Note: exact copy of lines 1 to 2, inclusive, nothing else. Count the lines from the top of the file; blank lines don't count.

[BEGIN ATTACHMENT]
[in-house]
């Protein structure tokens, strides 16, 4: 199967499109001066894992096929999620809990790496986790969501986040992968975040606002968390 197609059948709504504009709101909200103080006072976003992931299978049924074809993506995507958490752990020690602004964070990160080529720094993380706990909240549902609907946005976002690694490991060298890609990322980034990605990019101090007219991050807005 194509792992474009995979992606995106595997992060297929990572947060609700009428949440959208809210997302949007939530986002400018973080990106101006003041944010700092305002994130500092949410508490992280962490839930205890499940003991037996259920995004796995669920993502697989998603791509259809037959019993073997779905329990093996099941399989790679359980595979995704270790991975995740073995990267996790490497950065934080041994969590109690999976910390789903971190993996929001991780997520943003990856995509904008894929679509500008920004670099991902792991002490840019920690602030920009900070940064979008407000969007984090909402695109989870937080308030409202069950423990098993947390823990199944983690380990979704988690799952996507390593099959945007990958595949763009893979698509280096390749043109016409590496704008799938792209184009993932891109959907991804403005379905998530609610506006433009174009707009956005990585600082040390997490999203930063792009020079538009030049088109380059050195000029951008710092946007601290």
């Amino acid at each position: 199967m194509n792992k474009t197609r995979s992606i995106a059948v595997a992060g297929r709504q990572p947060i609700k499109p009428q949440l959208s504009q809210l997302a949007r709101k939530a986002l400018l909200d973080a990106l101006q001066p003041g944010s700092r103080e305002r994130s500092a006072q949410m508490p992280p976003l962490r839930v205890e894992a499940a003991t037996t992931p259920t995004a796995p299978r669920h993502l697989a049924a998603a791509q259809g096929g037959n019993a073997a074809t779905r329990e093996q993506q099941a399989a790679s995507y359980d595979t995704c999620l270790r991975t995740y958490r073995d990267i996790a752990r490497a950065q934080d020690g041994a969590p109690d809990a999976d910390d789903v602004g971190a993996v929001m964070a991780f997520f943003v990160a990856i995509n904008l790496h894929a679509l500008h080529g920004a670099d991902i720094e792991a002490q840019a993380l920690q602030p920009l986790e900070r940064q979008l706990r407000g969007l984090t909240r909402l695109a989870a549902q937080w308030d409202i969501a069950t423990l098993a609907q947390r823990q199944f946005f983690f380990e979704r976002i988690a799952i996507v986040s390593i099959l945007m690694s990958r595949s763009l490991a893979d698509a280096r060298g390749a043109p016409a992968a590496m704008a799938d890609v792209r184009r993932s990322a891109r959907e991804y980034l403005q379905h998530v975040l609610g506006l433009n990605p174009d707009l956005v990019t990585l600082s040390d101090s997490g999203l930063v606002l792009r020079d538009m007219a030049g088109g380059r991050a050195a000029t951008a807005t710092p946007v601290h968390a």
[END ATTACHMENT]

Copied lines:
[in-house]
């Protein structure tokens, strides 16, 4: 199967499109001066894992096929999620809990790496986790969501986040992968975040606002968390 197609059948709504504009709101909200103080006072976003992931299978049924074809993506995507958490752990020690602004964070990160080529720094993380706990909240549902609907946005976002690694490991060298890609990322980034990605990019101090007219991050807005 194509792992474009995979992606995106595997992060297929990572947060609700009428949440959208809210997302949007939530986002400018973080990106101006003041944010700092305002994130500092949410508490992280962490839930205890499940003991037996259920995004796995669920993502697989998603791509259809037959019993073997779905329990093996099941399989790679359980595979995704270790991975995740073995990267996790490497950065934080041994969590109690999976910390789903971190993996929001991780997520943003990856995509904008894929679509500008920004670099991902792991002490840019920690602030920009900070940064979008407000969007984090909402695109989870937080308030409202069950423990098993947390823990199944983690380990979704988690799952996507390593099959945007990958595949763009893979698509280096390749043109016409590496704008799938792209184009993932891109959907991804403005379905998530609610506006433009174009707009956005990585600082040390997490999203930063792009020079538009030049088109380059050195000029951008710092946007601290």